The above parameters override the default values that you originally assigned to the three fields. Each parameter uses the HubL variable name that you assigned to each field in step 3:

  • customer_name: this parameter passes the name Mary to the customer name field.
  • profile_pic: this parameter is an object that contains two properties. The src property uses the get_asset_url HubL function to retrieve the URL for Mary's profile picture. Not that the image's file path is relative to your working directory. The alt property assigns the image's alt text.
  • testimonial: this parameter passes new text into the testimonial field.

Alternatively for the rich text field, you could use HubL block syntax to write a large block of HTML or text:

{% dnd_module path='../modules/Testimonial.module', customer_name = "Mary", profile_pic = { src: "{{ get_asset_url('../images/profile-pic-mary.svg') }}", alt: "Mary Profile Picture" } %} {% module_attribute "testimonial" %} Wow, what a product! I can't wait to recommend this to all my family and friends! {% end_module_attribute %} {% end_dnd_module %}

Learn more about module block syntax.

If you’ve kept the watch command running in your terminal, save your changes to send them to HubSpot. You can then navigate back to the design manager to preview the template.

Mary Module in Template

17. Complete adding modules to the template

n this step, you'll add two more testimonial modules to the template using the same steps as before:

  • Navigate to your code editor, then open the home.html file.
  • Under the testimonial module you previous added, add another instance of the module by copying and pasting that module's code. In the new testimonial module, specify the following details using the same steps as above:
    • The customer's name is Ollie.
    • Ollie's testimonial reads: "I can't believe that I ever conducted business without the use of this product!"
    • For Ollie's picture, add the relative file path for the file within the images folder. Then give Ollie's image the alt attribute of "Ollie Profile Picture."
  • Underneath the second testimonial module, add a third with the following details:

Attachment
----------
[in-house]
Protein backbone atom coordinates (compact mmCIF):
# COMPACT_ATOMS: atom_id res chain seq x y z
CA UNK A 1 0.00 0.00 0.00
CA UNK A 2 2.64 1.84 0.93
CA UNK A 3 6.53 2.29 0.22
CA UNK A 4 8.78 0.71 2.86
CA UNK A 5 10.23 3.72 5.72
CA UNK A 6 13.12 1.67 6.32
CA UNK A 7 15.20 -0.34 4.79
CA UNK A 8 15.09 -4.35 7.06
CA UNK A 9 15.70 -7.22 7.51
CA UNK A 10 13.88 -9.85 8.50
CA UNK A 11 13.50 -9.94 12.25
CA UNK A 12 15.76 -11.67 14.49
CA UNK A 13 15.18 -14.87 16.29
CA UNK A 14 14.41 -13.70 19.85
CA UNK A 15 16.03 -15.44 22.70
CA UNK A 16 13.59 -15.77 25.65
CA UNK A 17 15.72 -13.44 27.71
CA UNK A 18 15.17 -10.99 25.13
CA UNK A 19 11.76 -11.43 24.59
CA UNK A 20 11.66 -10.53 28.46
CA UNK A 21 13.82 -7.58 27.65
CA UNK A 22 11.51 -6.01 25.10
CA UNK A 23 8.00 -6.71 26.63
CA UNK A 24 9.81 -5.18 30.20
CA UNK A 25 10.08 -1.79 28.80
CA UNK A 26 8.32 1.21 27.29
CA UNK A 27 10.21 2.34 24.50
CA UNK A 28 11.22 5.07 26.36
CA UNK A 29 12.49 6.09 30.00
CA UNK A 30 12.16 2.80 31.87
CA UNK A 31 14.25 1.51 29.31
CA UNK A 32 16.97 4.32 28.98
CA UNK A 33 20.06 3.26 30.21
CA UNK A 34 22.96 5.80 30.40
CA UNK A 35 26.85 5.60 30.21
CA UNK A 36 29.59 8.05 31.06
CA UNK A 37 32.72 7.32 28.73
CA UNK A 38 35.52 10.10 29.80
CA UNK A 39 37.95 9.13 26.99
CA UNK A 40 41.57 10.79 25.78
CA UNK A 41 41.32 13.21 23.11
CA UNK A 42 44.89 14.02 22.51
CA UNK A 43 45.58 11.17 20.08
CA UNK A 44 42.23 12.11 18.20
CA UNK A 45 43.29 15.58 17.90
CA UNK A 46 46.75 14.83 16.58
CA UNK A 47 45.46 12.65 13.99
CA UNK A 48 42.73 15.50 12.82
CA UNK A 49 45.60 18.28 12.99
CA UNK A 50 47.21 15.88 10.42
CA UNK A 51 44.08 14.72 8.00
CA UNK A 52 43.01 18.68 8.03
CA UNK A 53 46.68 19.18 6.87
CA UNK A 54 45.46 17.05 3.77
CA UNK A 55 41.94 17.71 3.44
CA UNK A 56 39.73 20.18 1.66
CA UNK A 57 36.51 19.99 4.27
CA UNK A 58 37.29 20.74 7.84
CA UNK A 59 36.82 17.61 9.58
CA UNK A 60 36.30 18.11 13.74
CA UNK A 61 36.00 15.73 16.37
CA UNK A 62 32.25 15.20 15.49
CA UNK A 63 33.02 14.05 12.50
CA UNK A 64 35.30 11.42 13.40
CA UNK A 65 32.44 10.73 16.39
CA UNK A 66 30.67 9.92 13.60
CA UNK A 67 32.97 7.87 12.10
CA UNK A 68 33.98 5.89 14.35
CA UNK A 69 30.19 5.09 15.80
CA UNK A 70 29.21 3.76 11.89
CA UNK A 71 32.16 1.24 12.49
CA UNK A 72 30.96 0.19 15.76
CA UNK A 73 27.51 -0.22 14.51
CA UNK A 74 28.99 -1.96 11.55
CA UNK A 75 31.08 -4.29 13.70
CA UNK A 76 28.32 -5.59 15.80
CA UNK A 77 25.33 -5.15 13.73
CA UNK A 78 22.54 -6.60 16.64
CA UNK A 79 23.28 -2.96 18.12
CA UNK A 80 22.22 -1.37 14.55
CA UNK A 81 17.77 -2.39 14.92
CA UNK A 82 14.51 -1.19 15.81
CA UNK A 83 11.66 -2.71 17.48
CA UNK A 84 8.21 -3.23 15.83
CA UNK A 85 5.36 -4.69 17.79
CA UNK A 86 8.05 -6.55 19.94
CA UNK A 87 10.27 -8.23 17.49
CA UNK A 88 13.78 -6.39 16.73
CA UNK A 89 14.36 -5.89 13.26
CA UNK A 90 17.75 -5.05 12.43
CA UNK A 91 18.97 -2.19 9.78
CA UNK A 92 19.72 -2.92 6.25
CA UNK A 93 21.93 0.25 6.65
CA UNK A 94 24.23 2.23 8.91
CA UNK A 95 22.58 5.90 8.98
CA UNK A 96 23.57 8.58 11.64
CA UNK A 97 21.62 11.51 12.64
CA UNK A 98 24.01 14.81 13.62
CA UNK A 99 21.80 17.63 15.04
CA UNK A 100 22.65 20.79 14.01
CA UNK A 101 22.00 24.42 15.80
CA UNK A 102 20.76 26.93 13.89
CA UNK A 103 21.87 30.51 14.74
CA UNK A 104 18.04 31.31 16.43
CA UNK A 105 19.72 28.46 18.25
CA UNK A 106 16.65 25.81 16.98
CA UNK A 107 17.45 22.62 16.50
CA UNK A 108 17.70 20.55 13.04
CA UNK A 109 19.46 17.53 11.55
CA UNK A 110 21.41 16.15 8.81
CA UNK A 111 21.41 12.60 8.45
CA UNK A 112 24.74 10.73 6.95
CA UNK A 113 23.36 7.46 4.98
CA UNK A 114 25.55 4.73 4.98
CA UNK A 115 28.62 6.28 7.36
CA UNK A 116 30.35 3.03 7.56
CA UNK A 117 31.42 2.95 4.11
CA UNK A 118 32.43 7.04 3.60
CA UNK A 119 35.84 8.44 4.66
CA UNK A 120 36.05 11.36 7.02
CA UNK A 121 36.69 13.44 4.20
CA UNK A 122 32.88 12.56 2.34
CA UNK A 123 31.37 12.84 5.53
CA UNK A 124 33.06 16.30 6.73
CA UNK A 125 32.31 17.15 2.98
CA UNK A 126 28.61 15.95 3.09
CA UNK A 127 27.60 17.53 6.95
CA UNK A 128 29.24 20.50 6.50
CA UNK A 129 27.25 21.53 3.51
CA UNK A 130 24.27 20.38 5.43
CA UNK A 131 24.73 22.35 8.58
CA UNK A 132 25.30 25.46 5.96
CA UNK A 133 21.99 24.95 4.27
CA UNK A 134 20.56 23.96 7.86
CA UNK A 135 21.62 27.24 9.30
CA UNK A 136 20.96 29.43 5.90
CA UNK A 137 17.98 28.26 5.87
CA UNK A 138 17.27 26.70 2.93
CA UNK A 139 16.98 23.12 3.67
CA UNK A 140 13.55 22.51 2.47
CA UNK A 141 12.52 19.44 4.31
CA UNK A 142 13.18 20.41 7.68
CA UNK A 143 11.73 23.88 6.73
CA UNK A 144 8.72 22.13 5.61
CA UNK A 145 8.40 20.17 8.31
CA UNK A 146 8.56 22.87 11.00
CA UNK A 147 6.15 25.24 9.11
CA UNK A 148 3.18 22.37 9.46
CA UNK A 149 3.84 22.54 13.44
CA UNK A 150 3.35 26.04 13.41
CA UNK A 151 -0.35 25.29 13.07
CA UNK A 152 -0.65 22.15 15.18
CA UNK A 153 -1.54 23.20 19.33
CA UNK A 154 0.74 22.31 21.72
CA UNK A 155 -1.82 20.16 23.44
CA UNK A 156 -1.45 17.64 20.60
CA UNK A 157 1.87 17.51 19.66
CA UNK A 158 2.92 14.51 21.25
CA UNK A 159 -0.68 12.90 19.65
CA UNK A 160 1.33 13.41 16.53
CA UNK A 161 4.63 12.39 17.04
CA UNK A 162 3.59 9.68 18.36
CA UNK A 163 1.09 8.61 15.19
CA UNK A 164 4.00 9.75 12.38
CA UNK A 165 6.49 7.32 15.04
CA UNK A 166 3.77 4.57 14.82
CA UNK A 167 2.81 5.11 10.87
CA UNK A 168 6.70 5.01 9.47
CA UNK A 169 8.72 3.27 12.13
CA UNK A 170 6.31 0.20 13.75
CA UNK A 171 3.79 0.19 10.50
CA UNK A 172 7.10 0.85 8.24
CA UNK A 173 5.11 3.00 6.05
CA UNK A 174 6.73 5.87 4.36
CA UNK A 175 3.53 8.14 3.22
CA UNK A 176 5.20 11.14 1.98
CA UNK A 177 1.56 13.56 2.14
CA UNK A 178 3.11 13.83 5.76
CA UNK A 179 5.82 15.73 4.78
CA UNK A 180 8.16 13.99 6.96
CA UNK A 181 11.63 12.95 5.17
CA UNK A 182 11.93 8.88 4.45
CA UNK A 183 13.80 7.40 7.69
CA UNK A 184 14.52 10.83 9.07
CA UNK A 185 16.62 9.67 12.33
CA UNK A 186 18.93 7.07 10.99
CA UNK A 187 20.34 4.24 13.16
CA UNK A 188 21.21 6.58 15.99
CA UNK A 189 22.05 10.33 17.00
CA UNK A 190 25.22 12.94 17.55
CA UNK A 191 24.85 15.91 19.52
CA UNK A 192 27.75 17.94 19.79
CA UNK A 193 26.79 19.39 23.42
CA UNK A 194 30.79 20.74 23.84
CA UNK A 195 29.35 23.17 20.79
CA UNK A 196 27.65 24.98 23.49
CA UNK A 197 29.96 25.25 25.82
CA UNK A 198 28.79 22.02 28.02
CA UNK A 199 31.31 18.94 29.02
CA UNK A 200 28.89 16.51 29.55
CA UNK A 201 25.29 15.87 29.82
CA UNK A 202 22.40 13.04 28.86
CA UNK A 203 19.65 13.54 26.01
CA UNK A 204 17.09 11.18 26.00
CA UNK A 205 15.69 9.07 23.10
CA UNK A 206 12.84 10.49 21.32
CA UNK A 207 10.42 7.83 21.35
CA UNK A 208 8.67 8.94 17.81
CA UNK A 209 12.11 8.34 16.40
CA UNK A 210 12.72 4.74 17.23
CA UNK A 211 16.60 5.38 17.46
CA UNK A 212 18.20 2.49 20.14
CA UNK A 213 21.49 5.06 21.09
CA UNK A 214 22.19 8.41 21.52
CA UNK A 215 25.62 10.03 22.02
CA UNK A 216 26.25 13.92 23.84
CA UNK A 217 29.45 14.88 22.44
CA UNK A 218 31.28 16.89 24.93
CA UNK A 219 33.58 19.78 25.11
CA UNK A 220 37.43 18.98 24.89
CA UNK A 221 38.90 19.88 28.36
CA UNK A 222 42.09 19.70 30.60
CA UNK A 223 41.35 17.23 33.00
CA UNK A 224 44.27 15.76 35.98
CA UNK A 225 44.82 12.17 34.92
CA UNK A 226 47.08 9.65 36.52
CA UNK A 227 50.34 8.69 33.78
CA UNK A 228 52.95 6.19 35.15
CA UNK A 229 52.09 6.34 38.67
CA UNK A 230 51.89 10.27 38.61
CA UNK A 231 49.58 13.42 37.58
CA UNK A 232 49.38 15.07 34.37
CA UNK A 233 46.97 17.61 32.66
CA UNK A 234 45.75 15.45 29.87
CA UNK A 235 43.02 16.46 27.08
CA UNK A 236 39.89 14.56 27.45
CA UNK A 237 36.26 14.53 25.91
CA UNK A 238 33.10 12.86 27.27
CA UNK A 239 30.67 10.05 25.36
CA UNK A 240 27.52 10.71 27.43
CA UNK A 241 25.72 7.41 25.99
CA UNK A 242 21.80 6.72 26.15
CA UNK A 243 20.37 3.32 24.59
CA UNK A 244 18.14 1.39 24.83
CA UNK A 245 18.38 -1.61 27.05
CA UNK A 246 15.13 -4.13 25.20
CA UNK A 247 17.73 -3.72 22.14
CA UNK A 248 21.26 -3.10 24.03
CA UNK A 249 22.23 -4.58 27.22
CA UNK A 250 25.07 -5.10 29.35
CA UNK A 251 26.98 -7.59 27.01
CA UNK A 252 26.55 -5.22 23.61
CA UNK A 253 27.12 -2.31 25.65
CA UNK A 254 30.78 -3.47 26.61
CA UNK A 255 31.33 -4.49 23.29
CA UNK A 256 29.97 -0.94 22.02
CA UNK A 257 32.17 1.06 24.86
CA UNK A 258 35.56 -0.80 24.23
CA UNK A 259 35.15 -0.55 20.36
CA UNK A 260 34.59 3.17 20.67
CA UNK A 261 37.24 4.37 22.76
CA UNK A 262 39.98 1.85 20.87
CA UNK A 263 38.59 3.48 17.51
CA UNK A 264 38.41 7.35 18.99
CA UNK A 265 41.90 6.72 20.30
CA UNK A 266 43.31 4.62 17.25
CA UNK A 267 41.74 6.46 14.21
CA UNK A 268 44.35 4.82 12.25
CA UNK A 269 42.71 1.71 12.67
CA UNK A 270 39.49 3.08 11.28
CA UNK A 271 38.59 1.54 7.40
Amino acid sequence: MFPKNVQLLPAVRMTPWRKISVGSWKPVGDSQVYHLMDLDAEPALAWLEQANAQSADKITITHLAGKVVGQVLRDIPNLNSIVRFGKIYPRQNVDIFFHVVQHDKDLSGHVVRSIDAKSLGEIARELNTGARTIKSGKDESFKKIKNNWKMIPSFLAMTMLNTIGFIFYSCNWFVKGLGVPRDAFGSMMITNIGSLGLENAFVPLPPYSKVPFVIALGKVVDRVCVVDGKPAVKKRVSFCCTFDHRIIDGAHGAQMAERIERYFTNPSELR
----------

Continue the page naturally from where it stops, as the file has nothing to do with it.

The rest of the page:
• The customer's name is Erin.
    • Erin's testimony reads: "My business has nearly tripled since I began to use this product! Don't wait, start now!"
    • For Erin's picture, add the relative file path for the file within the images folder. Then give Erin's image the alt attribute of "Erin Profile Picture."
  • Save your changes.

If you’ve kept the watch command running in your terminal, you can navigate back to the Design Manager to preview your changes to the template. The template preview should now contain all three testimonial modules.

Final Modules in Template Example

In the next part of this tutorial, you'll build a HubSpot page using this template.

Part 3: Using the custom template in a HubSpot page

18. Designate the my-theme directory as a theme

Before you can create a page with the homepage template you just modified, you'll need to make one final change in your local environment by modifying the theme.json file. In this file, you'll designate this directory as a theme that is accessible across different HubSpot products.  

In your code editor, open the theme.json file, then paste the following JSON object into the file (without the //theme.json comment):

//theme.json { "name": "my_custom_theme", "label": "My Custom Theme" }

After adding that code, save your changes so that the watch command sends your changes to HubSpot.

19. Create a page from the homepage template

To create a page:

  • In HubSpot, navigate to Marketing > Website > Website pages.
  • In the upper right, click Create, then select Website page. Assign your page a name, then click Create page.
  • On the Choose a template screen, select your My Custom Theme using the theme selector dropdown menu. 
    theme-selector-closer0
    • If you're not currently seeing the correct theme, select Change theme in the theme selector dropdown menu.
  • In your theme, click the Home template. In the upper right, click Select template.

20. Edit and publish the page

In the page editor, you should see all the changes you've made throughout this tutorial.

Page Editor Example

To customize the page:

  • In the left sidebar, use the Add tab to choose from default and custom modules. To add a module to the page, click and drag it into the page body in the center pane of the editor.
  • In the left sidebar, use the Contents tab to review the page's current modules.
  • In the left sidebar, use the Design tab to review the theme styles available for the page. 
  • In the center pane where you page content displays, you can click modules to edit their contents.
  • You can preview your changes at any time by click Preview in the upper right. Learn more about creating and editing pages.

The final step before publishing is to edit the page's settings:

  • At the top of the editor, click the Settings tab to access the page's settings.
  • Click the Page title field to add a title to the page. This title will display in the browser tab when a visitor accesses the page.
  • Under Page URL, click the Content slug field to set the page's URL. You can also click the Domains dropdown menu to select from any of your connected domains.
Page Settings Example
  • To publish your page, in the upper right, click Publish. Once published, the page will be live at the specified URL.